El Venado is a barrier island, backed by mangroves, at the southern end of the 20 kilometers  of beaches that stretch from Punta Raton to Punta Condega.  The island and its fishing community are in the multiple-use protected area of Punta Condega-Las Iguanas, and maintain one of the community-based turtle protection camps. A few days later we also visited another fishing community, at Isla El Eden, which manages a similar turtle conservation center.

We were served a hearty breakfast at the turtle center, where a class of biology students from the university in Tegucigalpa was struggling awake after a night of patrolling the beaches and looking for nesting turtles.  After breakfast, Don Enrique, the director of the center – Victor referred to him familiarly as “Don Kique” – took us across to the island and turtle nursery in a skiff.  One turtle had come ashore last night on the six or eight kilometers of beach patrolled by this community group.  We didn’t see any turtles, but Enrique explained the process of patrolling, tagging nesting females, and transplanting their eggs to the nursery for protection.  He demonstrated how he digs a “nest” for transplanting the eggs with his hand.  It should be about an arm’s length deep – 25 centimeters – and enlarged at the bottom like a vase.  He is the one who gently places the eggs in their new nests, he said.  He has a lot of practice and it takes a gentle touch.

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Don Enrique demonstrating how he digs a nest hole for transplanting eggs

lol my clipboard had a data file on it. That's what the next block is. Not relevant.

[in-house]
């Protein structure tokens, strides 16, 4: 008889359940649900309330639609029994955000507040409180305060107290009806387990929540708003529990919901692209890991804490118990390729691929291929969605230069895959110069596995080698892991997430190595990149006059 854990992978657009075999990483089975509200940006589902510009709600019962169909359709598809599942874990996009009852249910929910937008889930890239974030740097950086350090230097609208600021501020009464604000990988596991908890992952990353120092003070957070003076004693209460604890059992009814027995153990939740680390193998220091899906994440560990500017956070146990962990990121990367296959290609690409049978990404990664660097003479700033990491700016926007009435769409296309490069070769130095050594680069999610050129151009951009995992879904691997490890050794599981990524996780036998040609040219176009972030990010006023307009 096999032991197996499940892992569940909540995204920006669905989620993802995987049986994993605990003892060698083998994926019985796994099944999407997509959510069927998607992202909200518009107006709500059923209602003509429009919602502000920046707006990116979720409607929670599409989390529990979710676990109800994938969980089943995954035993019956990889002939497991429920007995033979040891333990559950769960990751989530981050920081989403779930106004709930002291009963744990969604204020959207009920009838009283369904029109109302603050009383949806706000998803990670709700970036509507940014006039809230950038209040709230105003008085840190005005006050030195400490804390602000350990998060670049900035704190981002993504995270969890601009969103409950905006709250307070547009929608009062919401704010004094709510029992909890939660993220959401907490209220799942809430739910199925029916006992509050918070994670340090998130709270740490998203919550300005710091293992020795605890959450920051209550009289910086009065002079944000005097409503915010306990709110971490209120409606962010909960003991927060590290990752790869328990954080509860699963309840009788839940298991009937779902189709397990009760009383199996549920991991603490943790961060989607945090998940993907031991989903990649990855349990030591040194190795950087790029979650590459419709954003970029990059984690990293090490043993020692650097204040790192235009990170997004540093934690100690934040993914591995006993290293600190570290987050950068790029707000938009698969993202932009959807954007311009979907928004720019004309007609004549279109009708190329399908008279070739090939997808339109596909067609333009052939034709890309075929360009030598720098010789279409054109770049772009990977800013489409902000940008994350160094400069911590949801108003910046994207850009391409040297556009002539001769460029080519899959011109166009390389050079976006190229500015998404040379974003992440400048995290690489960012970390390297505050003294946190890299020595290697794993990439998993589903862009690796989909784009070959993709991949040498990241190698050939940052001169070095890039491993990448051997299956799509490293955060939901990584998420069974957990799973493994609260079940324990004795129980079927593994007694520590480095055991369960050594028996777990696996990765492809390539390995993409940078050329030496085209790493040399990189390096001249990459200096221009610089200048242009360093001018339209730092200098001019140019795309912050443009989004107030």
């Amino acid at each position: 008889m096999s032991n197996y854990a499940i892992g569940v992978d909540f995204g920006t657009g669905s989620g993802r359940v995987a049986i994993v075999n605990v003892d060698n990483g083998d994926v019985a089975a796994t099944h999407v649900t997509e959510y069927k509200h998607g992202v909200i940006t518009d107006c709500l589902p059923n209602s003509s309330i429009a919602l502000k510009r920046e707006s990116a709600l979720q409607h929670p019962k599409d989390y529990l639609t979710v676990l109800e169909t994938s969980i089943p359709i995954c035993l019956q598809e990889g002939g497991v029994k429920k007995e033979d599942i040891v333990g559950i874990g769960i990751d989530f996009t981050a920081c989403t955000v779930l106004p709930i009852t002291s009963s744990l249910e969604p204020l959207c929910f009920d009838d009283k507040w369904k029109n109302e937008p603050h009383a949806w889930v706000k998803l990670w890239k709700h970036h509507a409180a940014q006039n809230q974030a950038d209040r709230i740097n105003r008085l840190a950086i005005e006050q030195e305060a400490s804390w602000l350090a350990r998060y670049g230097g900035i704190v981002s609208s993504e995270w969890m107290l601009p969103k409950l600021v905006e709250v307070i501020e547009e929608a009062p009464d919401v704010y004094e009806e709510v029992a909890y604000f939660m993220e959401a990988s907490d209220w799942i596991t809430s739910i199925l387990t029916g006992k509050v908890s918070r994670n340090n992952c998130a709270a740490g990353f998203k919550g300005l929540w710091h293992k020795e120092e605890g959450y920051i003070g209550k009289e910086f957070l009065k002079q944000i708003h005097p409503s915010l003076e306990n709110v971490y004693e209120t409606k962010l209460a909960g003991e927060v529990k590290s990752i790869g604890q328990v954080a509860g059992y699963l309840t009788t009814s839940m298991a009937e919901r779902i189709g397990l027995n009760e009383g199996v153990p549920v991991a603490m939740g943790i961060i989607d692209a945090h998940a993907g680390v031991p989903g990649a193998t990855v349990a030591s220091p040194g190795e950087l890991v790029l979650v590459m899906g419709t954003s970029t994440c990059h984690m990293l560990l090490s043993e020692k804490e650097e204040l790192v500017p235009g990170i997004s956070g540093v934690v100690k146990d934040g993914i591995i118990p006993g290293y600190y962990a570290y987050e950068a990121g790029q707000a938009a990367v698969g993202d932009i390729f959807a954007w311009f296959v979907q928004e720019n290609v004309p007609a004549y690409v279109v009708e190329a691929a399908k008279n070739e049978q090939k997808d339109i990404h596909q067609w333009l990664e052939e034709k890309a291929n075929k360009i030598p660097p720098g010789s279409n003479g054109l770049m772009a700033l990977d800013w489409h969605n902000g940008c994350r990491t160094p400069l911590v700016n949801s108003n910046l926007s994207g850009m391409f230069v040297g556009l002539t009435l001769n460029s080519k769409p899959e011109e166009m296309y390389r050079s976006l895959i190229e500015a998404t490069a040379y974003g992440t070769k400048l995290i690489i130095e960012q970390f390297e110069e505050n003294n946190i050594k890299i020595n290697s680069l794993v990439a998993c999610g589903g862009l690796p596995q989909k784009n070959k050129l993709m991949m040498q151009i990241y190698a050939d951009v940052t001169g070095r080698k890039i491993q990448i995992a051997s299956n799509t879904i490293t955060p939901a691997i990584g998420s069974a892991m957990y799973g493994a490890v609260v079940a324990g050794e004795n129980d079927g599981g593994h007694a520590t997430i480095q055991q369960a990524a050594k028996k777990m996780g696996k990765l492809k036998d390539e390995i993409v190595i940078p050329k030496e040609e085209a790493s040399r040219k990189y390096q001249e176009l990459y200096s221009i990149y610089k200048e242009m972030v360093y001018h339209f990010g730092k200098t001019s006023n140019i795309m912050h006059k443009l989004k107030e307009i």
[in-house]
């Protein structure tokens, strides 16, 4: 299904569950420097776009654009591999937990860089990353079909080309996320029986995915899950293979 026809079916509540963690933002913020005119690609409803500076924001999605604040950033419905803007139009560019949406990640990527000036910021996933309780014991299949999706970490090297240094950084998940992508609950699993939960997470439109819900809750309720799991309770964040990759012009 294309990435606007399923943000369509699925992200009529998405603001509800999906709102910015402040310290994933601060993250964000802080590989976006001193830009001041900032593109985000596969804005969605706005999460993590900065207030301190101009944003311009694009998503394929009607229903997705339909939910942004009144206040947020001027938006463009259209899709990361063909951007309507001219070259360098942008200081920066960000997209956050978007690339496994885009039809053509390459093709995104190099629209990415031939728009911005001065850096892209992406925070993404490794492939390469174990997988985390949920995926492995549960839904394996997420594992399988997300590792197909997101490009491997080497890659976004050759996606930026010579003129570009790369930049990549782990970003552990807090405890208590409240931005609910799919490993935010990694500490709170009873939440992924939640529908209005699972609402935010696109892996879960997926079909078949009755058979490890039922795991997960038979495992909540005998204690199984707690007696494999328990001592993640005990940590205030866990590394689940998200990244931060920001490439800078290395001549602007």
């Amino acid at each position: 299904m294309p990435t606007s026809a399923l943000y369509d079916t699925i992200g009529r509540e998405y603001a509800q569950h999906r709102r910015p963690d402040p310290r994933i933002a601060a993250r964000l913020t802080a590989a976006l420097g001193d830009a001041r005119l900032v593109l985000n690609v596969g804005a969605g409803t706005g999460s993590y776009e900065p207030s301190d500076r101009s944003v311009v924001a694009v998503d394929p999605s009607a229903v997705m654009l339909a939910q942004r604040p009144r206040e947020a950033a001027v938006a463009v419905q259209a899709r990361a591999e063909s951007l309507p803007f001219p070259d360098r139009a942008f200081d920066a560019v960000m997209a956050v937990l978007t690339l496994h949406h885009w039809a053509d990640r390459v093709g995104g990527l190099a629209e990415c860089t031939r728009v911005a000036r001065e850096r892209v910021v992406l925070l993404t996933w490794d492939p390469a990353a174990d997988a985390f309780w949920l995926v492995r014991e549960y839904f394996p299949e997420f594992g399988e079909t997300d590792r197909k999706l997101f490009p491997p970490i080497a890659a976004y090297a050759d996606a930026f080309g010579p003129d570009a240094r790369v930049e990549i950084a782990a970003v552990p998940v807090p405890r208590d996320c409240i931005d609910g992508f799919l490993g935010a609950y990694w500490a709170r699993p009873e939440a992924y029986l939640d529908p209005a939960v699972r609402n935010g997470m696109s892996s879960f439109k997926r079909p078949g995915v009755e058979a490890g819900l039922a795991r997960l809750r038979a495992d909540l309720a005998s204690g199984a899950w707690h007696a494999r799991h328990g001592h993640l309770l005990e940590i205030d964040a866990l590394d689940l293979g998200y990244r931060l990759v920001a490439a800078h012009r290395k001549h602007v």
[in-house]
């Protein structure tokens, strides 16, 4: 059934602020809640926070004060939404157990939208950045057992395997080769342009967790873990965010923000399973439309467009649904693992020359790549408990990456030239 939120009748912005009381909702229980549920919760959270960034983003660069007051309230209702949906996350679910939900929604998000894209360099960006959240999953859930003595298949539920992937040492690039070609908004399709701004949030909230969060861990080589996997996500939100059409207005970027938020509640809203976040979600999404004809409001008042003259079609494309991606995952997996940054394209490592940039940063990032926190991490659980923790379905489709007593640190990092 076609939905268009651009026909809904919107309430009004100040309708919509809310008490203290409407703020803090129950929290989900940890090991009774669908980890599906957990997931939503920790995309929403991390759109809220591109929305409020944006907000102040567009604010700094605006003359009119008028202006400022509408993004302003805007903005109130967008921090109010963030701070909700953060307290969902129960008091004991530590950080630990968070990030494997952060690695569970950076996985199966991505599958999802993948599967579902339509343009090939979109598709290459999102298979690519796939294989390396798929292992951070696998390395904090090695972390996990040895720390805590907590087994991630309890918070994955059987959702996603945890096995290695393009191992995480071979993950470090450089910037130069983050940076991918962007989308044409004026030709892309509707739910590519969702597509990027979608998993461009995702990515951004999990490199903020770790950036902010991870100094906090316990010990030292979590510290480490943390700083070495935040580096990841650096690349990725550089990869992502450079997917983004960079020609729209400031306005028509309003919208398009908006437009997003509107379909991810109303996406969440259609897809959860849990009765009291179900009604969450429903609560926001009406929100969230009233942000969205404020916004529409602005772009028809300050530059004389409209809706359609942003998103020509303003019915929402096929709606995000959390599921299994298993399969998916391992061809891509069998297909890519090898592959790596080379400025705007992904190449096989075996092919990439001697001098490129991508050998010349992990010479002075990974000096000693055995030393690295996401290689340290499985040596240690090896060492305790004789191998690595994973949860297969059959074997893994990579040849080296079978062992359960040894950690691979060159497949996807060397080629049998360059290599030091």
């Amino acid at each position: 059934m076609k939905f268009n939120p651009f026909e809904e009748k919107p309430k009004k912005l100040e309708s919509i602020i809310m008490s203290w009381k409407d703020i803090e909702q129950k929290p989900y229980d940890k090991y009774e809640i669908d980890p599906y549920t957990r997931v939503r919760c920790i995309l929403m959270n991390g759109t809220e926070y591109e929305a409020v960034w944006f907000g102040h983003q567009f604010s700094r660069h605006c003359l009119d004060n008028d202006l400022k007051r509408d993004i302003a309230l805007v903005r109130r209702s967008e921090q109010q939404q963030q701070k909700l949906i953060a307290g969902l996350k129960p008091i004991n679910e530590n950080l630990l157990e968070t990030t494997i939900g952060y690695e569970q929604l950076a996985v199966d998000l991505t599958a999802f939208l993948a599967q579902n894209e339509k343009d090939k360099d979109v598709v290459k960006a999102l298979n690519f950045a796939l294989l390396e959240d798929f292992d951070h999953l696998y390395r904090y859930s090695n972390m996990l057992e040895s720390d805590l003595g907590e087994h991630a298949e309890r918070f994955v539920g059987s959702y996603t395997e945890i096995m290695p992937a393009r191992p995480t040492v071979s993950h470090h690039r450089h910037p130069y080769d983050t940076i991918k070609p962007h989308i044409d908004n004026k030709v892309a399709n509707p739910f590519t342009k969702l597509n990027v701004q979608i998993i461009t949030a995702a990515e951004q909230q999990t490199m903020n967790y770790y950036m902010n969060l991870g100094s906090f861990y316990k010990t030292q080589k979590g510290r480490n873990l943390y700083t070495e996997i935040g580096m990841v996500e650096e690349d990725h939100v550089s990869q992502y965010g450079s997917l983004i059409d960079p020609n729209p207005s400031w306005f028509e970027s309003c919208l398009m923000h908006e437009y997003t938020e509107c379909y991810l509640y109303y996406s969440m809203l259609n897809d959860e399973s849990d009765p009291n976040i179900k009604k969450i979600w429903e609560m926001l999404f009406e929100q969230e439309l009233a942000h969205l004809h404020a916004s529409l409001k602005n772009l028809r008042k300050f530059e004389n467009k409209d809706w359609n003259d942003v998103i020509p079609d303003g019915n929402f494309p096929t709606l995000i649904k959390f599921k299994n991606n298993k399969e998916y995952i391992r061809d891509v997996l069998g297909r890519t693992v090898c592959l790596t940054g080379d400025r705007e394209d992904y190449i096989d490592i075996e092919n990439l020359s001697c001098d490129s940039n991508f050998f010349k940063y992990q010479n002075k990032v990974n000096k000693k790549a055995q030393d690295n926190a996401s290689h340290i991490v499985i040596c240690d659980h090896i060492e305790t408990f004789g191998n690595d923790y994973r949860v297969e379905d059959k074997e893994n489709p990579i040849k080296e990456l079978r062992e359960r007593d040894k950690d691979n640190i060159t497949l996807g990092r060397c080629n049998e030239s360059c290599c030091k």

The nursery nests are partially shaded by greenhouse fabric, which also breaks the force of heavy rains and keeps the nests from washing out.  Temperature is carefully monitored, and if it gets too high the sand over the nests is sprinkled with water to cool them.  If all goes well, they hatch in about six weeks and the baby turtles emerge, each nest into a small corral of wire fencing that will protect them until they are carried to the surf and released to face the uncertainties of life in the big ocean.

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Turtle egg nursery at Isla El Venado

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Transplanted nest and nesting data, Isla El Venado

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Detail, mural at the turtle nursery at Isla El Eden

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Beach at Isla El Eden

After visiting the turtle nursery and walking on the surfswept beach we toured the mangrove channels behind Isla El Venado in the skiff, finally reaching a point where we could look across the mouth of the Choluteca River.  It was midday by then, and hot under the intense tropical sun.  Time for lunch back at the center, a huge plate of fried fish and plantains.  The big porch, set up on pilings at second-story level, was hung with hammocks, and the final item of business was an afternoon siesta in the shade, cooled by the passing breezes.  I may have dreamt of turtles, but if I did, I don’t remember.

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Hammocks at the turtle camp at Isla El Venado

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About Bruce Byers

Bruce Byers Bruce Byers is an ecologist, writer, and international ecological consultant. His creative nonfiction writing tells stories of science and conservation from around the world. As an independent consultant, he assists government agencies, NGOs, and the private sector in the United States and worldwide with strategies for conserving biodiversity and improving the human-nature relationship.